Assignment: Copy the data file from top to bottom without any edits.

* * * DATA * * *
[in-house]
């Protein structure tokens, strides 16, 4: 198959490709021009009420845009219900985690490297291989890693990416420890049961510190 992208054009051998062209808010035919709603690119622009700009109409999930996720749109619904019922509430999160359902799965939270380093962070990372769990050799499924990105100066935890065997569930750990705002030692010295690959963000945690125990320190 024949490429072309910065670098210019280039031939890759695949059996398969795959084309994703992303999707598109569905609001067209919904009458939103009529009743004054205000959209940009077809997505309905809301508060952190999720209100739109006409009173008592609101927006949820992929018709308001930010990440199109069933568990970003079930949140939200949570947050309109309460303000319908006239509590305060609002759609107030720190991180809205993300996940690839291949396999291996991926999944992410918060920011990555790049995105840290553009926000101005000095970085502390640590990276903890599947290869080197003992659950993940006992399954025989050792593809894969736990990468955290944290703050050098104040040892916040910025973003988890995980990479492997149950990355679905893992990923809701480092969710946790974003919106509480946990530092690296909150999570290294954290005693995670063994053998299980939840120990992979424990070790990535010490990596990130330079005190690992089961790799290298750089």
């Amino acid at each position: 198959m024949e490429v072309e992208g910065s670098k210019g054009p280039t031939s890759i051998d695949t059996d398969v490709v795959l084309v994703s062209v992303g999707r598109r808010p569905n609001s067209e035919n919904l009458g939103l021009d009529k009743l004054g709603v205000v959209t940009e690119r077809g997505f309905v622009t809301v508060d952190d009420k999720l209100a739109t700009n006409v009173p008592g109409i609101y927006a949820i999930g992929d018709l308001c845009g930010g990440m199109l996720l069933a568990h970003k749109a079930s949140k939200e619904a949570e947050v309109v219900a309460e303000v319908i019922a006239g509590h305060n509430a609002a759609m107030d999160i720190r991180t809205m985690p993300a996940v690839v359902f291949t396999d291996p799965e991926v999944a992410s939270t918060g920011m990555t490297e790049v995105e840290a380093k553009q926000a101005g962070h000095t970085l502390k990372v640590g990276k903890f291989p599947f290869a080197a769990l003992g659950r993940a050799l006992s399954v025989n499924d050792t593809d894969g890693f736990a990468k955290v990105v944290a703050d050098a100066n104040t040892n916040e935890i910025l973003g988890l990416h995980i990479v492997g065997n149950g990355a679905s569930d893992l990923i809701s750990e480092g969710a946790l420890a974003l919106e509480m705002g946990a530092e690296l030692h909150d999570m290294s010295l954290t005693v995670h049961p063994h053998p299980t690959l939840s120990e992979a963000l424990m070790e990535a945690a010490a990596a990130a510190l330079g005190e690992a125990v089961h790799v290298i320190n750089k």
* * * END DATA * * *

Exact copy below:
[in-house]
């Protein structure tokens, strides 16, 4: 198959490709021009009420845009219900985690490297291989890693990416420890049961510190 992208054009051998062209808010035919709603690119622009700009109409999930996720749109619904019922509430999160359902799965939270380093962070990372769990050799499924990105100066935890065997569930750990705002030692010295690959963000945690125990320190 024949490429072309910065670098210019280039031939890759695949059996398969795959084309994703992303999707598109569905609001067209919904009458939103009529009743004054205000959209940009077809997505309905809301508060952190999720209100739109006409009173008592609101927006949820992929018709308001930010990440199109069933568990970003079930949140939200949570947050309109309460303000319908006239509590305060609002759609107030720190991180809205993300996940690839291949396999291996991926999944992410918060920011990555790049995105840290553009926000101005000095970085502390640590990276903890599947290869080197003992659950993940006992399954025989050792593809894969736990990468955290944290703050050098104040040892916040910025973003988890995980990479492997149950990355679905893992990923809701480092969710946790974003919106509480946990530092690296909150999570290294954290005693995670063994053998299980939840120990992979424990070790990535010490990596990130330079005190690992089961790799290298750089």
């Amino acid at each position: 198959m024949e490429v072309e992208g910065s670098k210019g054009p280039t031939s890759i051998d695949t059996d398969v490709v795959l084309v994703s062209v992303g999707r598109r808010p569905n609001s067209e035919n919904l009458g939103l021009d009529k009743l004054g709603v205000v959209t940009e690119r077809g997505f309905v622009t809301v508060d952190d009420k999720l209100a739109t700009n006409v009173p008592g109409i609101y927006a949820i999930g992929d018709l308001c845009g930010g990440m199109l996720l069933a568990h970003k749109a079930s949140k939200e619904a949570e947050v309109v219900a309460e303000v319908i019922a006239g509590h305060n509430a609002a759609m107030d999160i720190r991180t809205m985690p993300a996940v690839v359902f291949t396999d291996p799965e991926v999944a992410s939270t918060g920011m990555t490297e790049v995105e840290a380093k553009q926000a101005g962070h000095t970085l502390k990372v640590g990276k903890f291989p599947f290869a080197a769990l003992g659950r993940a050799l006992s399954v025989n499924d050792t593809d894969g890693f736990a990468k955290v990105v944290a703050d050098a100066n104040t040892n916040e935890i910025l973003g988890l990416h995980i990479v492997g065997n149950g990355a679905s569930d893992l990923i809701s750990e480092g969710a946790l420890a974003l919106e509480m705002g946990a530092e690296l030692h909150d999570m290294s010295l954290t005693v995670h049961p063994h053998p299980t690959l939840s120990e992979a963000l424990m070790e990535a945690a010490a990596a990130a510190l330079g005190e690992a125990v089961h790799v290298i320190n750089k």